Tales of Royalty and sea captains

RETIRED MoD engineer Norman Dawkins, 66, has uncovered the sort of sparkling facts which any researcher would dream of.

His investigations go back more than 300 years and to family in the south of England.

But Norman’s probes were to take him to even greater finds and to fascinating links in history which may mean he is related to Catherine, the Duchess of Cambridge.

In his past is a relative called Marmaduke Weastell who married a Margaret Middleton in 1777 in Old Hartlepool.

Norman believes he may be a direct ancestor of Kate Middleton.

The Duchess is already known to have relations in the North-East and Norman said: “It looks a strong possibility that there is a link. Middleton was not that common a name in Old Hartlepool.

“It may be that I am related to her.”

Norman’s retirement was the spur for him to take up the hobby which also yielded other finds.

With the help of library expert Sandra McKay, Norman traced a branch of his family to Staindrop and to an Eliza Layborne born 1825 who was his great, great grandmother. The best was still to come.

The census for that year showed Eliza Dawkins was listed on the crew of the ship Sea Nymph and so was her husband William Dawkins and their young son and daughter.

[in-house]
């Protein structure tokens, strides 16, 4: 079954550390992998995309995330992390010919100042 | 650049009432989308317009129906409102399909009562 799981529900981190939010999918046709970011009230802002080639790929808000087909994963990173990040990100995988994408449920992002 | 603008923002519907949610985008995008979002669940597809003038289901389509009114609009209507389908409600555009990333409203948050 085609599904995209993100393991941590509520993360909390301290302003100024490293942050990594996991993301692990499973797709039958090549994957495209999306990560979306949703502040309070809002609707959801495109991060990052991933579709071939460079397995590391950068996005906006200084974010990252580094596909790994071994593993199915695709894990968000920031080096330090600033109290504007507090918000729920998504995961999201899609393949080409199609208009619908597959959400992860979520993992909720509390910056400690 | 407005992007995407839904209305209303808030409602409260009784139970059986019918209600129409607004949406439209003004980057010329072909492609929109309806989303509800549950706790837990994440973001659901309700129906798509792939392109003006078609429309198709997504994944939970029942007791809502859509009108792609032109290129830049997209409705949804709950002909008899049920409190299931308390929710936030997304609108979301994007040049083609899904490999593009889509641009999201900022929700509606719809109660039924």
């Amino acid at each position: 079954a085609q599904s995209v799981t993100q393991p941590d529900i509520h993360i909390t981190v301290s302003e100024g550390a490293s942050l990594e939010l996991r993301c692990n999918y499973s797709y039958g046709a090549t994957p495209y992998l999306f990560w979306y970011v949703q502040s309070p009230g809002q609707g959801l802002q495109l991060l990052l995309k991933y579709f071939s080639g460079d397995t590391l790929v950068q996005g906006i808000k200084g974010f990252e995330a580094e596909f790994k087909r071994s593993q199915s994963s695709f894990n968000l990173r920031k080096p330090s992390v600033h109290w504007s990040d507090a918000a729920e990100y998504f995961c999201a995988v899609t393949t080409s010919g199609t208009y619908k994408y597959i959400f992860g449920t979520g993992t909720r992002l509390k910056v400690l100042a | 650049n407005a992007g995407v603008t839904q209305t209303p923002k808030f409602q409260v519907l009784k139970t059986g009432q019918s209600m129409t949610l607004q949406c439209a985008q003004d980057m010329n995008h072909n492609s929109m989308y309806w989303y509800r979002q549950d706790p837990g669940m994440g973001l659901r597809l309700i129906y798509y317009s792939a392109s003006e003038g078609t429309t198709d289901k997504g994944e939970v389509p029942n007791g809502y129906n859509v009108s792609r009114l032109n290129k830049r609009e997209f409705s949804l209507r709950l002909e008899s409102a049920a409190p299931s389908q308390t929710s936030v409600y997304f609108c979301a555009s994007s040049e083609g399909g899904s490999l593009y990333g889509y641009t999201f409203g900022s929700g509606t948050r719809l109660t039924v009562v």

Families were not normally allowed on ships and Norman concluded: “They could only have been on board if he was the captain and they were registered as travelling with him.

“My dad used to tell me tales of a sea captain in the family and that his great granddad was a sea captain, but he just thought it was a dad telling his son some stories.

“It seems like he was right.”

Norman’s quest has also helped him to trace relatives who were buried at the Spion Kop Cemetery in Hartlepool.

“I didn’t even know where my great grandparents were buried, but I have found that out.

“I have got back to 1680 on my mother Jane Anne Foster Horsley’s side of the Headland.

“I have also got back to the 1770s on my dad’s side and to my great, great, great, great, great grandfather from the south west of England.

The 1841 Census shows he was on it and that he was aged 80 and was born in Deal in Kent.”

He put his successful search down to Sandra and the library team, and said: “Without her help, I don’t think I could have got as far as I did.”

Up to 30 people at a time use Hartlepool’s Trace Your Ancestors service at the Central Library in York Road which runs each Wednesday, from 10am to 12pm.

The library has every official record on Hartlepool’s population since official records began in 1837 and every town Census since they were first logged in 1841.

Anyone wanting more information can contact the library’s reference section on (01429) 242909.